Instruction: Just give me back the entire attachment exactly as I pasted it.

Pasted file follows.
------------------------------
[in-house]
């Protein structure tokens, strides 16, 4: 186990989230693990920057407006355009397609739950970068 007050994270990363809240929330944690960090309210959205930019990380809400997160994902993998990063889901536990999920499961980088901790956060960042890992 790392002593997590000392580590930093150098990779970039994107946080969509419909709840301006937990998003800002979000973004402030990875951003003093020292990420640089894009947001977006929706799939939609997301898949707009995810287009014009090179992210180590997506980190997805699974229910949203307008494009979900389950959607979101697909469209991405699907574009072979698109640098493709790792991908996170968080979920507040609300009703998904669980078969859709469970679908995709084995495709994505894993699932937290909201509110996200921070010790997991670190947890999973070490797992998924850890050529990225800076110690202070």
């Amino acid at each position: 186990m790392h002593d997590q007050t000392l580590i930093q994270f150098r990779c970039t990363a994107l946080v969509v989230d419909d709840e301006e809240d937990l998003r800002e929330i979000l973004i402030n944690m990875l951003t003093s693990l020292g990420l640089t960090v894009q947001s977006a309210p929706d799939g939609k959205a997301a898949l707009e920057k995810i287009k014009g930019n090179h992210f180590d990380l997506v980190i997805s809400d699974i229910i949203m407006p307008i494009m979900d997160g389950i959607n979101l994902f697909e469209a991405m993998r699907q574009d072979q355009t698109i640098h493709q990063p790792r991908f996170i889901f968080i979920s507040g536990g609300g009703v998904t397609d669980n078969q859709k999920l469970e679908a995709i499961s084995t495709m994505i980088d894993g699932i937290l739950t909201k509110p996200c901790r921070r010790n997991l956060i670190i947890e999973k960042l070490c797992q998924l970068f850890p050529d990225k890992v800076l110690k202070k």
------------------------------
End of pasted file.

[in-house]
């Protein structure tokens, strides 16, 4: 186990989230693990920057407006355009397609739950970068 007050994270990363809240929330944690960090309210959205930019990380809400997160994902993998990063889901536990999920499961980088901790956060960042890992 790392002593997590000392580590930093150098990779970039994107946080969509419909709840301006937990998003800002979000973004402030990875951003003093020292990420640089894009947001977006929706799939939609997301898949707009995810287009014009090179992210180590997506980190997805699974229910949203307008494009979900389950959607979101697909469209991405699907574009072979698109640098493709790792991908996170968080979920507040609300009703998904669980078969859709469970679908995709084995495709994505894993699932937290909201509110996200921070010790997991670190947890999973070490797992998924850890050529990225800076110690202070």
């Amino acid at each position: 186990m790392h002593d997590q007050t000392l580590i930093q994270f150098r990779c970039t990363a994107l946080v969509v989230d419909d709840e301006e809240d937990l998003r800002e929330i979000l973004i402030n944690m990875l951003t003093s693990l020292g990420l640089t960090v894009q947001s977006a309210p929706d799939g939609k959205a997301a898949l707009e920057k995810i287009k014009g930019n090179h992210f180590d990380l997506v980190i997805s809400d699974i229910i949203m407006p307008i494009m979900d997160g389950i959607n979101l994902f697909e469209a991405m993998r699907q574009d072979q355009t698109i640098h493709q990063p790792r991908f996170i889901f968080i979920s507040g536990g609300g009703v998904t397609d669980n078969q859709k999920l469970e679908a995709i499961s084995t495709m994505i980088d894993g699932i937290l739950t909201k509110p996200c901790r921070r010790n997991l956060i670190i947890e999973k960042l070490c797992q998924l970068f850890p050529d990225k890992v800076l110690k202070k």